I remember a few years ago when I dreaded Christmas. As a twenty-something, the holiday lost its appeal among the struggle to find the perfect gifts, rushing from house to house and cramming events into a few weekends. It was more chore than joy.
Then I had kids, and the magic came back.
If you have children at home, you already know Christmas Eve is full of cheerful anticipation and excited chatter. With my family's jam-packed schedule, the day before Christmas is as busy and just as much fun as December 25.
Though we celebrate in little ways throughout the month, the serious fun starts early on Christmas Eve with a breakfast feast. With the rest of the day filled with snacking and a supper they might be too excited to eat, breakfast is the only time my daughters are guaranteed a complete meal.
So, we fill them up early with baked French toast or homemade cinnamon rolls, eggs, bacon and fruit -- strawberries and green grapes for seasonal color. Hot chocolate served in real mugs topped with marshmallows makes for a special treat to round out the meal.
Once the kitchen is clean, we dress the girls in matching dresses and head to my mother-in-law's house listening to Christmas music all the way. There is no snow but this short trip does take us on a bridge over a river and through a few wooded areas. I'm sure you can guess which classic carol is a must for this drive.
Once there, we snack, eat a casual dinner, and open gifts. We spend a little more time playing with new toys, kids and adults, before going home for Operation Santa Claus.
This is when it gets busy, yet not stressful.
The girls get back into their pajamas, and we get out the sugar cookies. They are baked and carefully decorated a couple of days earlier. Each girl picks out two favorites to place on the Santa-face plate. I fill our Christmas mug, made by me at a paint-your-own pottery shop just for this occasion, with skim milk.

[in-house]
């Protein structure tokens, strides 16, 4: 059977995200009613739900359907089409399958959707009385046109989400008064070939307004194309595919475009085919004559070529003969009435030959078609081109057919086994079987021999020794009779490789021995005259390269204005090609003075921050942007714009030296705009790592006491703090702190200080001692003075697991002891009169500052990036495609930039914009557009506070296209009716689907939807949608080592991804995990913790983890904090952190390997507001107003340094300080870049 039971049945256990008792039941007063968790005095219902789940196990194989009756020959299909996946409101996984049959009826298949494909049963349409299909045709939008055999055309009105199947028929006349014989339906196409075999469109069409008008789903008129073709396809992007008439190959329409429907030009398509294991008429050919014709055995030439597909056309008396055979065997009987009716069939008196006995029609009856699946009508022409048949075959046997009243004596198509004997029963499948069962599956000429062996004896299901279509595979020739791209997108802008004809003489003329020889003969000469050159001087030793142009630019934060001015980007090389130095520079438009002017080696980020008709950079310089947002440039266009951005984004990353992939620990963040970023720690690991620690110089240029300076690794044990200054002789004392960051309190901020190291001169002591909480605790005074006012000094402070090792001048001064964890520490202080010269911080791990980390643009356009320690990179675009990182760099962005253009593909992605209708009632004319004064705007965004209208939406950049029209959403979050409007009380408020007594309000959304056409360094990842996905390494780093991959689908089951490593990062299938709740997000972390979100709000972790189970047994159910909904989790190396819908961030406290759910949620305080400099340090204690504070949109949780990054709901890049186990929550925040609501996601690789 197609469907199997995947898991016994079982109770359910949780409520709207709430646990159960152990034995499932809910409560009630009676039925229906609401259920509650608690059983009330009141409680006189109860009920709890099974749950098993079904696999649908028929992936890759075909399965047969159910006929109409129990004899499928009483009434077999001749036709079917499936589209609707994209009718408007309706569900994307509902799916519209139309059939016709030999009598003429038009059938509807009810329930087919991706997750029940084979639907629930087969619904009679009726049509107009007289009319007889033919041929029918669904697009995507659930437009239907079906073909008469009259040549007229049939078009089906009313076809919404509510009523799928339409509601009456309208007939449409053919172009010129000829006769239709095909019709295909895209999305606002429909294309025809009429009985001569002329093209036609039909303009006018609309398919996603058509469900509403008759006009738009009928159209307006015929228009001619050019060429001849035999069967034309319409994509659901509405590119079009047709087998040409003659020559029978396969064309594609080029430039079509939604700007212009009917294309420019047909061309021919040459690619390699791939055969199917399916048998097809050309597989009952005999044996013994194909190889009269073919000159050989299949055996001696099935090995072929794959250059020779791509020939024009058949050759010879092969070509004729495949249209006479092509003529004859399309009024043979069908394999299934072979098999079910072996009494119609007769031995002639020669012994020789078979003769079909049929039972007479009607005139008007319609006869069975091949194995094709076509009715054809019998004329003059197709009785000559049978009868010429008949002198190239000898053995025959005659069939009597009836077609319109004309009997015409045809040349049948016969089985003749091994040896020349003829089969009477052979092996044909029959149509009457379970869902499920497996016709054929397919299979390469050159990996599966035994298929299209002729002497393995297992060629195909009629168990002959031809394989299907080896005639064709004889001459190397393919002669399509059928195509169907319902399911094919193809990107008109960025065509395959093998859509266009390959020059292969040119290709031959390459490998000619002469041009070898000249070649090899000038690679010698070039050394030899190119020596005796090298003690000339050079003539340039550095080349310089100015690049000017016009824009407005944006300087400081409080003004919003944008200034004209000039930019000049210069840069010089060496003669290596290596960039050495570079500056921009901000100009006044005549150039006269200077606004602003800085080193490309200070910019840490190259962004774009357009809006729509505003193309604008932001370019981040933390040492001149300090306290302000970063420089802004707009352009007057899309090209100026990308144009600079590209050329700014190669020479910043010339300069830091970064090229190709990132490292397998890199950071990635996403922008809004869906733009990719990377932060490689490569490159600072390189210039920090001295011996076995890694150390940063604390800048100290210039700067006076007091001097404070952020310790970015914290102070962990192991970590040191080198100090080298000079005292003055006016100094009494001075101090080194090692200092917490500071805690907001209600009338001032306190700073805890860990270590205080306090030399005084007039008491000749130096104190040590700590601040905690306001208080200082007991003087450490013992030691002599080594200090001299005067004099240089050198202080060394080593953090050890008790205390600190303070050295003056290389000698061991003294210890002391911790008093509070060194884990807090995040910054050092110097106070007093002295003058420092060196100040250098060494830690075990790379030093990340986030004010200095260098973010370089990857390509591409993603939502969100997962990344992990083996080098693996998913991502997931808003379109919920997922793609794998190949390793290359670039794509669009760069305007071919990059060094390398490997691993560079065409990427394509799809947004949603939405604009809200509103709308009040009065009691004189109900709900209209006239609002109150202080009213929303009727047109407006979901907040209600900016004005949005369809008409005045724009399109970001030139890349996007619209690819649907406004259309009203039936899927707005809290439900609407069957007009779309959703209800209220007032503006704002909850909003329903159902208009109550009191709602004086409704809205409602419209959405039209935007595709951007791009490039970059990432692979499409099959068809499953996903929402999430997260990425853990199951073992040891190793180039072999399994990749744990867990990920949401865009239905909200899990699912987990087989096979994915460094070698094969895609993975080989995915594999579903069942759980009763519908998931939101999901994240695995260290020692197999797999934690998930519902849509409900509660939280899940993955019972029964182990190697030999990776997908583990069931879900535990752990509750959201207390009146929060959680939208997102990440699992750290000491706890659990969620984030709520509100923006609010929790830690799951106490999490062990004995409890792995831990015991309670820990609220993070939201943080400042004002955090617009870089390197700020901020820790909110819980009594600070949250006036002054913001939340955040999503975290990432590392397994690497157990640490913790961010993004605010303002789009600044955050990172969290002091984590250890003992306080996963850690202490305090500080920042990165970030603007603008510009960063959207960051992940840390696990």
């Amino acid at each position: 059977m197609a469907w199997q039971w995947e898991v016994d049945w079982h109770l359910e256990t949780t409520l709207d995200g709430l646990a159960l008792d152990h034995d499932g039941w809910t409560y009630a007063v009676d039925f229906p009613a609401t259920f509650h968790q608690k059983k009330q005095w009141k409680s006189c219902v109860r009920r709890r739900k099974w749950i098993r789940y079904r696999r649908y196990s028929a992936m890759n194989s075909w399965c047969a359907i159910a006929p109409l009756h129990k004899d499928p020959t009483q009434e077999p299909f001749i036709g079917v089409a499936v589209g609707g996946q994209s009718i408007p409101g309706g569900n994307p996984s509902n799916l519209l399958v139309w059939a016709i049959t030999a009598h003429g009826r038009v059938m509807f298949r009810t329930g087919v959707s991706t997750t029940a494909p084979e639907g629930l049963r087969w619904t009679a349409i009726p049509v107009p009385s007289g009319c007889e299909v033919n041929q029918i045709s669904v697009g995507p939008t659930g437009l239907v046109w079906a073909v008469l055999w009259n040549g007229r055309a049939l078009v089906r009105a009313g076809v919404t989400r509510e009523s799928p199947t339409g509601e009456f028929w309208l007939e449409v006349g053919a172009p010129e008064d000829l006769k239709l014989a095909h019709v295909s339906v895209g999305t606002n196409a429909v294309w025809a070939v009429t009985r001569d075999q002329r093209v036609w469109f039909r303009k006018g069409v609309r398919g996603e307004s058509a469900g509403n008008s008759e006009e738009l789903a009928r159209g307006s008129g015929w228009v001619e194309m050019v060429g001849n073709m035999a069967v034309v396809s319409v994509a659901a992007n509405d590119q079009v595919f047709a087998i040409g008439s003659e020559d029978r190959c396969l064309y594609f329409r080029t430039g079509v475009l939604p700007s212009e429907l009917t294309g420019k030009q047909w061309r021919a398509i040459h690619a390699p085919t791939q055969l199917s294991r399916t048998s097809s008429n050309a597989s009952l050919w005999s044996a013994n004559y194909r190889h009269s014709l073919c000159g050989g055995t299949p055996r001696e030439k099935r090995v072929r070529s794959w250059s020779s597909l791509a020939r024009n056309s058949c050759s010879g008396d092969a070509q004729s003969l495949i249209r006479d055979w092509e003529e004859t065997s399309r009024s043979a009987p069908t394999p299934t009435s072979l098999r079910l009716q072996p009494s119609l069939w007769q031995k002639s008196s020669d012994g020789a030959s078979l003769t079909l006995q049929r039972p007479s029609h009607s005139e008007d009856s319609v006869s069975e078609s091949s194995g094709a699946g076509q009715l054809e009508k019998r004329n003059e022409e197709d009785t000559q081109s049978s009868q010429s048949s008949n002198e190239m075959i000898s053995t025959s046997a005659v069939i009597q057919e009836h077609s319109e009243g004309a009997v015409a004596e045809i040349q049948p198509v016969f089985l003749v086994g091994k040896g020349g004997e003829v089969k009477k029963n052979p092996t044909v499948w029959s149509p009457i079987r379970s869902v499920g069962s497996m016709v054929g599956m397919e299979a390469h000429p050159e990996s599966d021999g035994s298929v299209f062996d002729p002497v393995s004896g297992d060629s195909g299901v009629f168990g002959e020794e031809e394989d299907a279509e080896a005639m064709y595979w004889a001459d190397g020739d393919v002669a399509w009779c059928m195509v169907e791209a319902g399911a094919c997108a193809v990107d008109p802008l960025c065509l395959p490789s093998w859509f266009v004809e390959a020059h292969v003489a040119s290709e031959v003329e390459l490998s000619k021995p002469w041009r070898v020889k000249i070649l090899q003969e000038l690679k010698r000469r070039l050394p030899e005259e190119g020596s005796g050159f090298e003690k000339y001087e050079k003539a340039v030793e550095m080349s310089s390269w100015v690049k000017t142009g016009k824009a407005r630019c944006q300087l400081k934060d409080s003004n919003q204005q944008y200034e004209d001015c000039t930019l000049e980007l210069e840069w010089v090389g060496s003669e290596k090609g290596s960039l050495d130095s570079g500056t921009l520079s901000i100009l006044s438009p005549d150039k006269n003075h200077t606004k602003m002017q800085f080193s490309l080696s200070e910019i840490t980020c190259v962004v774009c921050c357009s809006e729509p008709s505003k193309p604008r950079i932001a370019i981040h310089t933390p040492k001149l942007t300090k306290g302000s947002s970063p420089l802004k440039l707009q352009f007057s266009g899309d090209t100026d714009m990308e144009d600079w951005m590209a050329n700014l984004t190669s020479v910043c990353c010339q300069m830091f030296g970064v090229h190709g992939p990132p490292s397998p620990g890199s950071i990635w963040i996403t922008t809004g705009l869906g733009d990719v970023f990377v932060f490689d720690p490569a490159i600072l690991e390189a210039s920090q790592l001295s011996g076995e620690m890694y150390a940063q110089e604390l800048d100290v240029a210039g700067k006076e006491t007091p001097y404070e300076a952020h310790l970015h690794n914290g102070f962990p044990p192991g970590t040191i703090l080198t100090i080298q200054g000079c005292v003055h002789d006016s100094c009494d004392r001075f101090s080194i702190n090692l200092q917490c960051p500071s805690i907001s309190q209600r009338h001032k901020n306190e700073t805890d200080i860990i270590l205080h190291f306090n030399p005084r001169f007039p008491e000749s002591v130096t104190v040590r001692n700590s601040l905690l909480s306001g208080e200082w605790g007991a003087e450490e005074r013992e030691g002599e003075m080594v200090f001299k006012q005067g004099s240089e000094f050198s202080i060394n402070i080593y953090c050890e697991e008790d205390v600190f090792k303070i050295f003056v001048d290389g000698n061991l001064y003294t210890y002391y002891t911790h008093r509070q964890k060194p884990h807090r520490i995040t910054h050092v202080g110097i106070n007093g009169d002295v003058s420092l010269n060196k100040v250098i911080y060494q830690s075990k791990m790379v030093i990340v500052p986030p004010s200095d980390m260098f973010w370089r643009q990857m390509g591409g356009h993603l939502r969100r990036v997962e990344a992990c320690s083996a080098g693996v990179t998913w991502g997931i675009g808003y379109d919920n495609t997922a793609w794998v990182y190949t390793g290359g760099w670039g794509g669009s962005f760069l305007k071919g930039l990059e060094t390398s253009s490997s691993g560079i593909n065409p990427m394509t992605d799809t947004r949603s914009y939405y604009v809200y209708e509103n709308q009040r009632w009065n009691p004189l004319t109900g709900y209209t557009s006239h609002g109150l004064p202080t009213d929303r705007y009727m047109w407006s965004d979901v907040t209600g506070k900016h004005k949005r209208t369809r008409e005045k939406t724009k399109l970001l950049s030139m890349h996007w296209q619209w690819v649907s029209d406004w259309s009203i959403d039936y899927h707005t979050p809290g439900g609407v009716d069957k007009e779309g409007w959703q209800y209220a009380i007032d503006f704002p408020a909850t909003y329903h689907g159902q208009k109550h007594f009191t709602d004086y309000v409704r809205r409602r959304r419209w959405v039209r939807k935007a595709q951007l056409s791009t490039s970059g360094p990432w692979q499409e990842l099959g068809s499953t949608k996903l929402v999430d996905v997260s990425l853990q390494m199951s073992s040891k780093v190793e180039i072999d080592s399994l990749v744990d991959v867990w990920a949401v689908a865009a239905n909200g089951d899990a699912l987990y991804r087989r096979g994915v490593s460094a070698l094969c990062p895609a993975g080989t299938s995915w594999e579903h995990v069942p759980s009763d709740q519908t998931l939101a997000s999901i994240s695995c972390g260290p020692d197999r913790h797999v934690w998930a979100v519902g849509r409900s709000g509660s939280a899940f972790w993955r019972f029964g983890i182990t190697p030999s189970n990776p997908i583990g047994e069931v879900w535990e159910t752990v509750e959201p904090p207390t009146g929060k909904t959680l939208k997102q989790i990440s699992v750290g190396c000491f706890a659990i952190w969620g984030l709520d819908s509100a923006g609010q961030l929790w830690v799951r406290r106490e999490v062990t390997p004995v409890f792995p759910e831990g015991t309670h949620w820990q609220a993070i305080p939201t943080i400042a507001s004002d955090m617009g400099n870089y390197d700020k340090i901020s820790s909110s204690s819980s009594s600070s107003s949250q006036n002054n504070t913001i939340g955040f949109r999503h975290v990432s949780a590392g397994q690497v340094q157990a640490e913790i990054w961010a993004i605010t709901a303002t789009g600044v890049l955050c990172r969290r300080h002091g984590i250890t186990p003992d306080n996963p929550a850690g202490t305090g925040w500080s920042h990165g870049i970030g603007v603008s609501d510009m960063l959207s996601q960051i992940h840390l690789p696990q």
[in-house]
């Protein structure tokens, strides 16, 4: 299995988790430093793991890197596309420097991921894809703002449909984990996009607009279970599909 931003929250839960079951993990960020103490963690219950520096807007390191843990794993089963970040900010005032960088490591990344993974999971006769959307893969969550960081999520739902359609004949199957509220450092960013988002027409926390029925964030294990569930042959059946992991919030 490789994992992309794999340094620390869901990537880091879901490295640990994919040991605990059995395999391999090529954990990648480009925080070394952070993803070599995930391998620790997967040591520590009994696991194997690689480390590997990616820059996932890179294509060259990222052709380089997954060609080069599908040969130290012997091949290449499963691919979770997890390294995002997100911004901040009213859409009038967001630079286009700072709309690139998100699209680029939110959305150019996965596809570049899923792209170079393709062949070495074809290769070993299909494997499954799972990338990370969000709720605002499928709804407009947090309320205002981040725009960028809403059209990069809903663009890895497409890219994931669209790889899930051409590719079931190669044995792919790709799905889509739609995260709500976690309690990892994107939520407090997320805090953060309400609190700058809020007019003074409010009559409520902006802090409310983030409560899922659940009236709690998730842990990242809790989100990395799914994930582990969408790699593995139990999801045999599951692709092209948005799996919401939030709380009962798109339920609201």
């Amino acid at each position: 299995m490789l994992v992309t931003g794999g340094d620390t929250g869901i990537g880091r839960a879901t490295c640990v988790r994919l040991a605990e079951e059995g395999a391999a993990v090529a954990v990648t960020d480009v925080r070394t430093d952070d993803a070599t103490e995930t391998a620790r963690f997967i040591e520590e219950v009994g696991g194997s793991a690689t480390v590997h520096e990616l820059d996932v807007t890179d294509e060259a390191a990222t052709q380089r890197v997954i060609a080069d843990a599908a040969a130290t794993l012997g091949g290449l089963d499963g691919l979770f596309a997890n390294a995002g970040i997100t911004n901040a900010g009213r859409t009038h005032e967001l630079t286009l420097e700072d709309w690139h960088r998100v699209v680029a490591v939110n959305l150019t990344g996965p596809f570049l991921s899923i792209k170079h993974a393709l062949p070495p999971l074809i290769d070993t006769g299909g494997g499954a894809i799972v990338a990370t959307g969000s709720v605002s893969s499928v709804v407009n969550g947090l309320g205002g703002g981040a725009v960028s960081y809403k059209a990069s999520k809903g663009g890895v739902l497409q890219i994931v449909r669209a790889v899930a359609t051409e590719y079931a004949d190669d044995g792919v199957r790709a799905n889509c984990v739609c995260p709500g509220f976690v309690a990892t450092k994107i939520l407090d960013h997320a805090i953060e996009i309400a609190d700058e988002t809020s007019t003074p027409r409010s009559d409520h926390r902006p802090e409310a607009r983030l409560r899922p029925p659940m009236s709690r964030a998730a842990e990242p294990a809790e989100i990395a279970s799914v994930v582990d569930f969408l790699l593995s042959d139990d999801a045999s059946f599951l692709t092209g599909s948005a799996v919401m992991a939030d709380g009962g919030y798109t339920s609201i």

We take a quick glance at the North Pole News on TV to see where Santa is headed next, and say goodnight.
The girls go to sleep with visions of sugar plums, while mom and dad start the task of toy assembly, cookies in hand.
Our Christmas Eve routine was not planned. As much as I would like to take credit for the day, it has evolved naturally without much effort from me. There’s no long list of must-do tasks I created to make the holiday perfect, and I think that is why it works so well. Everyone else in the family is on board, too.
If I forget something we've done in the past, my oldest daughter is there to back me up.
"We have to feed the reindeer, Mommy!" she exclaimed last year before jumping into bed.
"Oh no! I forgot about them," I said, dejected.
"Well, let's just do it now," she said matter-of-factly.
That's how the tradition of sprinkling rolled oats and glitter in our yard in our pajamas when it's freezing outside began.
No in-depth planning from me, but a simple statement from a little girl reminding me it doesn't have to be perfect to get done.
And that is the magic of Christmas.
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